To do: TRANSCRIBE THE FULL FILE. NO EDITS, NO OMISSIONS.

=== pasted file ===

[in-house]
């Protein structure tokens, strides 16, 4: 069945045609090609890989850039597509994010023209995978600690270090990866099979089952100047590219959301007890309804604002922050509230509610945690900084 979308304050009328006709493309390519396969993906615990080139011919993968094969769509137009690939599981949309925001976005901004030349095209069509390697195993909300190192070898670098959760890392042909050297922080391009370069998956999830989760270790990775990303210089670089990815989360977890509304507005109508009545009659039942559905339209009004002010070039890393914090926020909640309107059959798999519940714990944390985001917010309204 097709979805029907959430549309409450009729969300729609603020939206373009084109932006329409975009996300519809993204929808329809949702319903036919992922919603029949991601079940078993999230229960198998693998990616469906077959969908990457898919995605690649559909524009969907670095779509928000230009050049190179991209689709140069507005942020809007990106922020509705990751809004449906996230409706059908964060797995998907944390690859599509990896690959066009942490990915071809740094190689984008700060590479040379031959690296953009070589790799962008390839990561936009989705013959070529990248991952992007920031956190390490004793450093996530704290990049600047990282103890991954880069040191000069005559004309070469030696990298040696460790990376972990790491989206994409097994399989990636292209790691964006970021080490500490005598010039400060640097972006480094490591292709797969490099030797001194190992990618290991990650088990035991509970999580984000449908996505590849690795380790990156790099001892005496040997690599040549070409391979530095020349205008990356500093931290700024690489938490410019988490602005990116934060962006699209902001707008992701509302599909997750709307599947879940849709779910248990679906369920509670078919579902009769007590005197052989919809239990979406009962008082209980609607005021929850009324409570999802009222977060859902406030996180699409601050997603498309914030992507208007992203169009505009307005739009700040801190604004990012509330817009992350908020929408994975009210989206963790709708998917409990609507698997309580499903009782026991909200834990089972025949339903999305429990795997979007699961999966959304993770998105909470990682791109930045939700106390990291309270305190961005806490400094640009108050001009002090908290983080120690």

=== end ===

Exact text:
[in-house]
């Protein structure tokens, strides 16, 4: 069945045609090609890989850039597509994010023209995978600690270090990866099979089952100047590219959301007890309804604002922050509230509610945690900084 979308304050009328006709493309390519396969993906615990080139011919993968094969769509137009690939599981949309925001976005901004030349095209069509390697195993909300190192070898670098959760890392042909050297922080391009370069998956999830989760270790990775990303210089670089990815989360977890509304507005109508009545009659039942559905339209009004002010070039890393914090926020909640309107059959798999519940714990944390985001917010309204 097709979805029907959430549309409450009729969300729609603020939206373009084109932006329409975009996300519809993204929808329809949702319903036919992922919603029949991601079940078993999230229960198998693998990616469906077959969908990457898919995605690649559909524009969907670095779509928000230009050049190179991209689709140069507005942020809007990106922020509705990751809004449906996230409706059908964060797995998907944390690859599509990896690959066009942490990915071809740094190689984008700060590479040379031959690296953009070589790799962008390839990561936009989705013959070529990248991952992007920031956190390490004793450093996530704290990049600047990282103890991954880069040191000069005559004309070469030696990298040696460790990376972990790491989206994409097994399989990636292209790691964006970021080490500490005598010039400060640097972006480094490591292709797969490099030797001194190992990618290991990650088990035991509970999580984000449908996505590849690795380790990156790099001892005496040997690599040549070409391979530095020349205008990356500093931290700024690489938490410019988490602005990116934060962006699209902001707008992701509302599909997750709307599947879940849709779910248990679906369920509670078919579902009769007590005197052989919809239990979406009962008082209980609607005021929850009324409570999802009222977060859902406030996180699409601050997603498309914030992507208007992203169009505009307005739009700040801190604004990012509330817009992350908020929408994975009210989206963790709708998917409990609507698997309580499903009782026991909200834990089972025949339903999305429990795997979007699961999966959304993770998105909470990682791109930045939700106390990291309270305190961005806490400094640009108050001009002090908290983080120690």